Laboratory studies in systemic lupus erythematosus, as in many other diseases, are important in two ways: first, to establish a diagnosis and aid in the treatment of individual patients; second, to help in understanding the development of the disease process. This discussion will be limited to the more general aspects of laboratory findings in this disease.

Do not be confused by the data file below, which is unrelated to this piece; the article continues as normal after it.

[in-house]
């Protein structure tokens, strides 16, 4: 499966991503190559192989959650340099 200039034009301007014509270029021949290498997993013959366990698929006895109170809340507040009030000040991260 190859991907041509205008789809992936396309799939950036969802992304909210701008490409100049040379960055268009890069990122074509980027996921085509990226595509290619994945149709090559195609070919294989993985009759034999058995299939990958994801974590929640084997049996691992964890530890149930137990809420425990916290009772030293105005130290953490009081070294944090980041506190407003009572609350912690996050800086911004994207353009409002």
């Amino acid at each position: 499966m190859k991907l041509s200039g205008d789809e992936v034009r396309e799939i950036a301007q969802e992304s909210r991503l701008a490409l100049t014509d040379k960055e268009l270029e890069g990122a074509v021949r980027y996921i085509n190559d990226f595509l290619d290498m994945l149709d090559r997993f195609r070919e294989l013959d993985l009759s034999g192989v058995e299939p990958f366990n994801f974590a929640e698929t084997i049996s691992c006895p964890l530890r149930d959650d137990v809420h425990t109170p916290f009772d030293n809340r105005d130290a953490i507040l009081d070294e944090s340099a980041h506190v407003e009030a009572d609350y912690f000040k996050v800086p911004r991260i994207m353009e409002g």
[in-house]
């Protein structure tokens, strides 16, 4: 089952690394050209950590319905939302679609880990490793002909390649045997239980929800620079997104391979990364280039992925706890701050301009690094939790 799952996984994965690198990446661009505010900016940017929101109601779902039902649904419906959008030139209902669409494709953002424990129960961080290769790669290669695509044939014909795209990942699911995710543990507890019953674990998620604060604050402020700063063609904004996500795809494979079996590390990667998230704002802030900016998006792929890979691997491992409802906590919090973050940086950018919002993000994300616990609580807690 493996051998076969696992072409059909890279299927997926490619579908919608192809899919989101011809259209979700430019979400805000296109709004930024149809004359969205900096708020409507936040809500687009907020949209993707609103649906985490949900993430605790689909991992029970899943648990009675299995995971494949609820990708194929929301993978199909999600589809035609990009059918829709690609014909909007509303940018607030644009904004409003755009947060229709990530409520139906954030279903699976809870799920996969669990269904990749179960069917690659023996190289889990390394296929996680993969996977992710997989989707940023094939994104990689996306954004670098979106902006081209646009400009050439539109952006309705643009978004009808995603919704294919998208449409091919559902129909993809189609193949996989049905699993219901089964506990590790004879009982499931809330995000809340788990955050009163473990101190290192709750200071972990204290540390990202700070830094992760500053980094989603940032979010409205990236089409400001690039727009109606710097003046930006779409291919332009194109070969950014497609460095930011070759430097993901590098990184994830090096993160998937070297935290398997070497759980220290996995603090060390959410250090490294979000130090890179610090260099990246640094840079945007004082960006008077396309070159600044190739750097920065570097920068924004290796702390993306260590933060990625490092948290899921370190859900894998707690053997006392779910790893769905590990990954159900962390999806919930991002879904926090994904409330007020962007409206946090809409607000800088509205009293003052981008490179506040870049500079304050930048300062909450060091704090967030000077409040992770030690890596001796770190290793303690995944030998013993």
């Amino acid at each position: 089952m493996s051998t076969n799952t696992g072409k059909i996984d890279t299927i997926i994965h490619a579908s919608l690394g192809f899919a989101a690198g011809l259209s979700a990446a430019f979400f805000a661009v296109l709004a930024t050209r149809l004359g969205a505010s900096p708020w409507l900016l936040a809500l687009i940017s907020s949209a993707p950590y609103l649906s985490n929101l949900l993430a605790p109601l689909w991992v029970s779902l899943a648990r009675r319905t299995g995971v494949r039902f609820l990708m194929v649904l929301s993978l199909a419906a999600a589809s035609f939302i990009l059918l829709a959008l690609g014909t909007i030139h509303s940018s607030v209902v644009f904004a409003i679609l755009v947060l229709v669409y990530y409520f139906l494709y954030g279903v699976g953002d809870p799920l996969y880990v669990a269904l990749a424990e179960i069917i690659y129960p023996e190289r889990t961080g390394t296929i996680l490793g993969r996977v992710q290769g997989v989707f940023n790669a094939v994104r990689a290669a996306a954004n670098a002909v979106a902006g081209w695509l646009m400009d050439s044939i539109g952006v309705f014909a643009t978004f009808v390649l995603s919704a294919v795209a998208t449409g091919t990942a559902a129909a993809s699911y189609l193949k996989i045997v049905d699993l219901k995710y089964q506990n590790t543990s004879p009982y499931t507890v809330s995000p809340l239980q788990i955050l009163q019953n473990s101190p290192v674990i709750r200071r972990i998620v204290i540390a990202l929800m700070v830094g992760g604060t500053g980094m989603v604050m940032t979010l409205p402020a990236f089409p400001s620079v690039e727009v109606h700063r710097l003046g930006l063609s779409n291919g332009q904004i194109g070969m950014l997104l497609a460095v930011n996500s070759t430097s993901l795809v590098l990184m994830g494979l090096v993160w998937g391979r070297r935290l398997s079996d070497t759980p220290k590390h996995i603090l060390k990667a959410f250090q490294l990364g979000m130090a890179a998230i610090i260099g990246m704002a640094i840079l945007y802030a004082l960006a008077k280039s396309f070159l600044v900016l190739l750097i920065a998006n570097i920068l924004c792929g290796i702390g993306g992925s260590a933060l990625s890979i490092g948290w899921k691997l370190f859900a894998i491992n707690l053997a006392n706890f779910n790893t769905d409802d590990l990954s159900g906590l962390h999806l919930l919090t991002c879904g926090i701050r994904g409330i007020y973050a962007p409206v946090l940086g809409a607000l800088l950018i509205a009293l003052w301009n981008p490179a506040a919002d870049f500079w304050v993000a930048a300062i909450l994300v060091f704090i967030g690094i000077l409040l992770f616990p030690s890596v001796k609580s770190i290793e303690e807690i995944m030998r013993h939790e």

The description of the L. E. cell by Hargraves, Richmond, and Morton1 in 1948 was of foremost importance because it established a simple and reliable diagnostic test for a disease which, until then, had been extremely difficult to diagnose. At the same time the L. E. cell test made two other claims for interest. First, because atypical as well as typical cases could now be diagnosed with some certainty, the importance of other abnormal findings and their relationship to one another could be assessed. A yardstick was